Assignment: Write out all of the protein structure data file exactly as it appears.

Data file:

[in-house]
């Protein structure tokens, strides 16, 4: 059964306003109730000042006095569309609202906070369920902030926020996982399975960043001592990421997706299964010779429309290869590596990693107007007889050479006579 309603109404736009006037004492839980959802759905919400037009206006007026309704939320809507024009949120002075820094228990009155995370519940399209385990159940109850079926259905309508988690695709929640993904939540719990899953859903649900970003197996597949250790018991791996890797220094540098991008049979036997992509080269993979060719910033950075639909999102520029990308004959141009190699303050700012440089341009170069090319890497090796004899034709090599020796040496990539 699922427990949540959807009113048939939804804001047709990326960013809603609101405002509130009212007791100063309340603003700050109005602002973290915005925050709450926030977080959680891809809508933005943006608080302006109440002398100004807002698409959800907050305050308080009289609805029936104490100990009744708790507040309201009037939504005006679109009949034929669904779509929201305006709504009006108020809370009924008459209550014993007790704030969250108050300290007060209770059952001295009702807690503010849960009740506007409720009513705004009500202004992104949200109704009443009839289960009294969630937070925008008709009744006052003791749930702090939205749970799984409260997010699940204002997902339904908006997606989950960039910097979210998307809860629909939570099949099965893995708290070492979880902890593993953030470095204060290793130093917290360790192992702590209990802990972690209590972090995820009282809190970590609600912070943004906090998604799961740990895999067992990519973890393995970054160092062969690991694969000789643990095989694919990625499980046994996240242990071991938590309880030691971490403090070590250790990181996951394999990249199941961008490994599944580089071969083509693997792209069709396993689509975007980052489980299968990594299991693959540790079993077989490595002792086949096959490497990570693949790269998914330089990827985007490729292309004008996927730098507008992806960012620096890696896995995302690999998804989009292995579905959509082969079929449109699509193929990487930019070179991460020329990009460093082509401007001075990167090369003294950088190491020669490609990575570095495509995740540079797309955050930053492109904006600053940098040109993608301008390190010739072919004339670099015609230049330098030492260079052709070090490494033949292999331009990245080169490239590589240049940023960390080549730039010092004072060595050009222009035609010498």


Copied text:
[in-house]
């Protein structure tokens, strides 16, 4: 059964306003109730000042006095569309609202906070369920902030926020996982399975960043001592990421997706299964010779429309290869590596990693107007007889050479006579 309603109404736009006037004492839980959802759905919400037009206006007026309704939320809507024009949120002075820094228990009155995370519940399209385990159940109850079926259905309508988690695709929640993904939540719990899953859903649900970003197996597949250790018991791996890797220094540098991008049979036997992509080269993979060719910033950075639909999102520029990308004959141009190699303050700012440089341009170069090319890497090796004899034709090599020796040496990539 699922427990949540959807009113048939939804804001047709990326960013809603609101405002509130009212007791100063309340603003700050109005602002973290915005925050709450926030977080959680891809809508933005943006608080302006109440002398100004807002698409959800907050305050308080009289609805029936104490100990009744708790507040309201009037939504005006679109009949034929669904779509929201305006709504009006108020809370009924008459209550014993007790704030969250108050300290007060209770059952001295009702807690503010849960009740506007409720009513705004009500202004992104949200109704009443009839289960009294969630937070925008008709009744006052003791749930702090939205749970799984409260997010699940204002997902339904908006997606989950960039910097979210998307809860629909939570099949099965893995708290070492979880902890593993953030470095204060290793130093917290360790192992702590209990802990972690209590972090995820009282809190970590609600912070943004906090998604799961740990895999067992990519973890393995970054160092062969690991694969000789643990095989694919990625499980046994996240242990071991938590309880030691971490403090070590250790990181996951394999990249199941961008490994599944580089071969083509693997792209069709396993689509975007980052489980299968990594299991693959540790079993077989490595002792086949096959490497990570693949790269998914330089990827985007490729292309004008996927730098507008992806960012620096890696896995995302690999998804989009292995579905959509082969079929449109699509193929990487930019070179991460020329990009460093082509401007001075990167090369003294950088190491020669490609990575570095495509995740540079797309955050930053492109904006600053940098040109993608301008390190010739072919004339670099015609230049330098030492260079052709070090490494033949292999331009990245080169490239590589240049940023960390080549730039010092004072060595050009222009035609010498």